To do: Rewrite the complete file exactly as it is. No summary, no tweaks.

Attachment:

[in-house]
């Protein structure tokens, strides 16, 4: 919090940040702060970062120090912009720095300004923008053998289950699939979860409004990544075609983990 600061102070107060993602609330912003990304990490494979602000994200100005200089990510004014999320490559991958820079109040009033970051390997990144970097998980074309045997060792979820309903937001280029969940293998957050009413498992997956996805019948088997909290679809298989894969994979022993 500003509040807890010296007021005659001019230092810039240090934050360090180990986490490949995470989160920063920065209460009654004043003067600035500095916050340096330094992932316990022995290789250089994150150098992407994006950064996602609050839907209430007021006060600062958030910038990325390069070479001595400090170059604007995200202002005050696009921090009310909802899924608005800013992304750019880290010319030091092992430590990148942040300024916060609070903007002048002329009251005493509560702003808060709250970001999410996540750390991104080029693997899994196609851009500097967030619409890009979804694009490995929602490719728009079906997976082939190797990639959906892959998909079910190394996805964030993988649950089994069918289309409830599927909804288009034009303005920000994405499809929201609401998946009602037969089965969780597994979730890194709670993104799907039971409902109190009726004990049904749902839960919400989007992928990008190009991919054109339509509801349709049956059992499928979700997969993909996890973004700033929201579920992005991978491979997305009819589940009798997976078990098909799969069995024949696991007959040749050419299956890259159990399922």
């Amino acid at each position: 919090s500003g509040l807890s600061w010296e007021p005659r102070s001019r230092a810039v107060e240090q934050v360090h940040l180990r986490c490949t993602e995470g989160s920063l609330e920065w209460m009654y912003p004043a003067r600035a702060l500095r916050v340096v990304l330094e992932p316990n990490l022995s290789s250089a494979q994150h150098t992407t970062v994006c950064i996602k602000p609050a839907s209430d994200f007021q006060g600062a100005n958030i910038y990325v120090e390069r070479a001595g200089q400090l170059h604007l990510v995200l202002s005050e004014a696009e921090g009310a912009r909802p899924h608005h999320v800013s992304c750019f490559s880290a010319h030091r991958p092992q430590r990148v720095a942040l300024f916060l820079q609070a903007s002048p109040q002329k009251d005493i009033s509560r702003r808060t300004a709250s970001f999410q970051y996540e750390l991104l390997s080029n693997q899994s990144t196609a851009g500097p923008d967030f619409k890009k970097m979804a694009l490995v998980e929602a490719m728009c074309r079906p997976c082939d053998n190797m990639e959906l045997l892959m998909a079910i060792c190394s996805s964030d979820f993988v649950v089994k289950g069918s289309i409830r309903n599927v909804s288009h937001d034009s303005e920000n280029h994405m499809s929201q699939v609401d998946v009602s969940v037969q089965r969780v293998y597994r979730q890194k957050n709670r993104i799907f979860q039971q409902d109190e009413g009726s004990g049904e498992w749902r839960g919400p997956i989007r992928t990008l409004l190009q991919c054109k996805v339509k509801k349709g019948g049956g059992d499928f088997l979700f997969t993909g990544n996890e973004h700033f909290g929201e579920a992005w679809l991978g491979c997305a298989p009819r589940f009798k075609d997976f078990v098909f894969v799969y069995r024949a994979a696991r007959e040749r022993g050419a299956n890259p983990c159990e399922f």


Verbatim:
[in-house]
């Protein structure tokens, strides 16, 4: 919090940040702060970062120090912009720095300004923008053998289950699939979860409004990544075609983990 600061102070107060993602609330912003990304990490494979602000994200100005200089990510004014999320490559991958820079109040009033970051390997990144970097998980074309045997060792979820309903937001280029969940293998957050009413498992997956996805019948088997909290679809298989894969994979022993 500003509040807890010296007021005659001019230092810039240090934050360090180990986490490949995470989160920063920065209460009654004043003067600035500095916050340096330094992932316990022995290789250089994150150098992407994006950064996602609050839907209430007021006060600062958030910038990325390069070479001595400090170059604007995200202002005050696009921090009310909802899924608005800013992304750019880290010319030091092992430590990148942040300024916060609070903007002048002329009251005493509560702003808060709250970001999410996540750390991104080029693997899994196609851009500097967030619409890009979804694009490995929602490719728009079906997976082939190797990639959906892959998909079910190394996805964030993988649950089994069918289309409830599927909804288009034009303005920000994405499809929201609401998946009602037969089965969780597994979730890194709670993104799907039971409902109190009726004990049904749902839960919400989007992928990008190009991919054109339509509801349709049956059992499928979700997969993909996890973004700033929201579920992005991978491979997305009819589940009798997976078990098909799969069995024949696991007959040749050419299956890259159990399922």
């Amino acid at each position: 919090s500003g509040l807890s600061w010296e007021p005659r102070s001019r230092a810039v107060e240090q934050v360090h940040l180990r986490c490949t993602e995470g989160s920063l609330e920065w209460m009654y912003p004043a003067r600035a702060l500095r916050v340096v990304l330094e992932p316990n990490l022995s290789s250089a494979q994150h150098t992407t970062v994006c950064i996602k602000p609050a839907s209430d994200f007021q006060g600062a100005n958030i910038y990325v120090e390069r070479a001595g200089q400090l170059h604007l990510v995200l202002s005050e004014a696009e921090g009310a912009r909802p899924h608005h999320v800013s992304c750019f490559s880290a010319h030091r991958p092992q430590r990148v720095a942040l300024f916060l820079q609070a903007s002048p109040q002329k009251d005493i009033s509560r702003r808060t300004a709250s970001f999410q970051y996540e750390l991104l390997s080029n693997q899994s990144t196609a851009g500097p923008d967030f619409k890009k970097m979804a694009l490995v998980e929602a490719m728009c074309r079906p997976c082939d053998n190797m990639e959906l045997l892959m998909a079910i060792c190394s996805s964030d979820f993988v649950v089994k289950g069918s289309i409830r309903n599927v909804s288009h937001d034009s303005e920000n280029h994405m499809s929201q699939v609401d998946v009602s969940v037969q089965r969780v293998y597994r979730q890194k957050n709670r993104i799907f979860q039971q409902d109190e009413g009726s004990g049904e498992w749902r839960g919400p997956i989007r992928t990008l409004l190009q991919c054109k996805v339509k509801k349709g019948g049956g059992d499928f088997l979700f997969t993909g990544n996890e973004h700033f909290g929201e579920a992005w679809l991978g491979c997305a298989p009819r589940f009798k075609d997976f078990v098909f894969v799969y069995r024949a994979a696991r007959e040749r022993g050419a299956n890259p983990c159990e399922f």